Face ID supplier AMS, which makes optical sensor tech used in the iPhone X family of phones, says that it expects ‘a strong second half of this year.’
AMS was one of the companies to give an early clue to lower-than-expected iPhone sales in the holiday quarter, when it lowered its estimates and strongly hinted that iPhone orders were the reason …
As reported in November:
Face ID supplier AMS AG said today that it is projecting Q4 2018 revenue of between $480 million and $520 million. That’s down from the estimate it gave last month, which called for revenue between $570 million and $610 million. AMS is attributing this revenue revision to “recent demand changes from a major consumer customer.”
The majority of its income came from Apple.
The bad news continued in February of this year, when the company said that it couldn’t even offer a full-year earnings forecast as the market was too volatile.
Things seem to have improved since then, however. Reuters reports that the company is expecting improved revenue in Q2, and is optimistic about the second half of the year.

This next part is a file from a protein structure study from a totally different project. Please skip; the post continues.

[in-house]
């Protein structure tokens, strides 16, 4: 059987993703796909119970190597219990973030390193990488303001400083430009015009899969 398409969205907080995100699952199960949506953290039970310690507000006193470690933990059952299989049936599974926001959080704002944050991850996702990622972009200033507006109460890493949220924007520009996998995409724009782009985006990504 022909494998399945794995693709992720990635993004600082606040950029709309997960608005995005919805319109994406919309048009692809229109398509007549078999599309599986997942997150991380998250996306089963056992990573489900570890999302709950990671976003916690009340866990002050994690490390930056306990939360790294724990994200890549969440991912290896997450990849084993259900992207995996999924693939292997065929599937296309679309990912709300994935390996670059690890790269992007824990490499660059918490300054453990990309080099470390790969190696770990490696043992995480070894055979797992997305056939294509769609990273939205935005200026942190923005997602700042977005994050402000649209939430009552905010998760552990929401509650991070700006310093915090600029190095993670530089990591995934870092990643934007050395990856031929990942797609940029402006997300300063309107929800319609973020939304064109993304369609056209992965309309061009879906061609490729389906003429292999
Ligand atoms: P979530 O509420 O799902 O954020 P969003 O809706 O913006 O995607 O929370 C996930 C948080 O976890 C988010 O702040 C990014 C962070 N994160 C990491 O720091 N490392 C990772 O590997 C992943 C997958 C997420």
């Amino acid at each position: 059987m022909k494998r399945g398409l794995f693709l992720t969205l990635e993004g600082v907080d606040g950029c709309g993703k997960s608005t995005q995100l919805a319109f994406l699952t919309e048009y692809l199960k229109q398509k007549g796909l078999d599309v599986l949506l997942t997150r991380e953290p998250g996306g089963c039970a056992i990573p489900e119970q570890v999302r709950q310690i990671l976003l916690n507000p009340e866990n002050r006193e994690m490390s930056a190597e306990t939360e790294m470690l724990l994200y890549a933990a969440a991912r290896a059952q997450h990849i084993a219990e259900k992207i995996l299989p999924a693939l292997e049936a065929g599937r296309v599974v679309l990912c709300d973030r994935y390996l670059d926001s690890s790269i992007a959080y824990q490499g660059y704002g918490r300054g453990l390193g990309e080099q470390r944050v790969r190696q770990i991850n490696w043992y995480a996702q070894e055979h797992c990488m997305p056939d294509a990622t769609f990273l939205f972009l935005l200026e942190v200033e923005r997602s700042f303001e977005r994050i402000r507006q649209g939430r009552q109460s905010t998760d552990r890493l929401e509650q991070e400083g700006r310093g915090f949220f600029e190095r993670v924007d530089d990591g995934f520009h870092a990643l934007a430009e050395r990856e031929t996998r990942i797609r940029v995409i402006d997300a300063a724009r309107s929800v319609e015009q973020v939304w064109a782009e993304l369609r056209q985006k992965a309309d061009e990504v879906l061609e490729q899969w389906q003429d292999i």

Apple supplier AMS on Tuesday was upbeat on the current quarter and the rest of the year, pointing to steady orders for optical sensors from its major customer […]
Chief Executive Alexander Everke said: “We see a more stabilized consumer demand and smartphone demand.”
When asked whether its “major customer” – a reference to Apple – has become more predictable after difficulties surrounding the launch of the latest iPhones last year, Everke said on a conference call: “We feel very comfortable with a view of a strong second half of this year.”
However, its upbeat outlook doesn’t relate solely to iPhone sales: AMS said that it expects ‘a growing share of income from Android smartphone makers.’
The CEO said recent order wins from Android smartphone makers had started to materialize and would “increasingly do so in the second quarter and to the rest of the year.”
AMS’s Android customers include Samsung as well as China’s Xiaomi and Huawei, also among the biggest smartphone makers worldwide.
While Face ID itself is unique to Apple, sensors made by AMS can be used in other face-recognition systems.
We’ll know more about Apple’s fiscal Q2 sales when the company reports its financials later today, but as it no longer reports unit sales for the iPhone or any other product, there will be some guesswork involved. Analysts expect Apple’s revenue to be down 5-6% year-on-year, but believe that ‘the worst is probably behind us.’
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